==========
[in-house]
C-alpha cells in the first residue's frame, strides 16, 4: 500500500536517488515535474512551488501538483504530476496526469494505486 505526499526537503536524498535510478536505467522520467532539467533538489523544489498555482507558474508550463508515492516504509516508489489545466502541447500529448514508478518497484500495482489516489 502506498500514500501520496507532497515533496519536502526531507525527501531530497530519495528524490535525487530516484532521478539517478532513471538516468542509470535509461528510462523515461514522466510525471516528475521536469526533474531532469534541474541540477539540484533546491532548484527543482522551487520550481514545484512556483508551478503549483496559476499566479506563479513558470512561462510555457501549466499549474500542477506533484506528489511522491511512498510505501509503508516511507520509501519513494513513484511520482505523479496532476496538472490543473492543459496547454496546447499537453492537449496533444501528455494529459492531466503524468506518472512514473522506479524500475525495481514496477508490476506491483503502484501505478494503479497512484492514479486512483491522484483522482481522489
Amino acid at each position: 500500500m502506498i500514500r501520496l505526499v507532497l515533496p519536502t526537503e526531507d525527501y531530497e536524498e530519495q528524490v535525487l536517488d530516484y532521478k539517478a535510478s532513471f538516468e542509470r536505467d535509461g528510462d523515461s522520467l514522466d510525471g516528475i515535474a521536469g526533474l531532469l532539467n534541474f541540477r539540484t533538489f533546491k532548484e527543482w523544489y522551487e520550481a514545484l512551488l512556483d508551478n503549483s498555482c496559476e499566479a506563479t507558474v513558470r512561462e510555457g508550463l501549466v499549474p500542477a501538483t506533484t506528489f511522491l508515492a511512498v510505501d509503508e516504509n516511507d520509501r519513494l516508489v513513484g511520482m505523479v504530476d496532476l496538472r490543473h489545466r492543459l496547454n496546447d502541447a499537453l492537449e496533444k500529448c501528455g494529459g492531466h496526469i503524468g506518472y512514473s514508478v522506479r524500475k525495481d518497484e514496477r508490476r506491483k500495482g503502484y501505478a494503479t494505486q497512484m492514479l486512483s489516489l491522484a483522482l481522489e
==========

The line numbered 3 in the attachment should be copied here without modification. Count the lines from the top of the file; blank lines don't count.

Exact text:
Amino acid at each position: 500500500m502506498i500514500r501520496l505526499v507532497l515533496p519536502t526537503e526531507d525527501y531530497e536524498e530519495q528524490v535525487l536517488d530516484y532521478k539517478a535510478s532513471f538516468e542509470r536505467d535509461g528510462d523515461s522520467l514522466d510525471g516528475i515535474a521536469g526533474l531532469l532539467n534541474f541540477r539540484t533538489f533546491k532548484e527543482w523544489y522551487e520550481a514545484l512551488l512556483d508551478n503549483s498555482c496559476e499566479a506563479t507558474v513558470r512561462e510555457g508550463l501549466v499549474p500542477a501538483t506533484t506528489f511522491l508515492a511512498v510505501d509503508e516504509n516511507d520509501r519513494l516508489v513513484g511520482m505523479v504530476d496532476l496538472r490543473h489545466r492543459l496547454n496546447d502541447a499537453l492537449e496533444k500529448c501528455g494529459g492531466h496526469i503524468g506518472y512514473s514508478v522506479r524500475k525495481d518497484e514496477r508490476r506491483k500495482g503502484y501505478a494503479t494505486q497512484m492514479l486512483s489516489l491522484a483522482l481522489e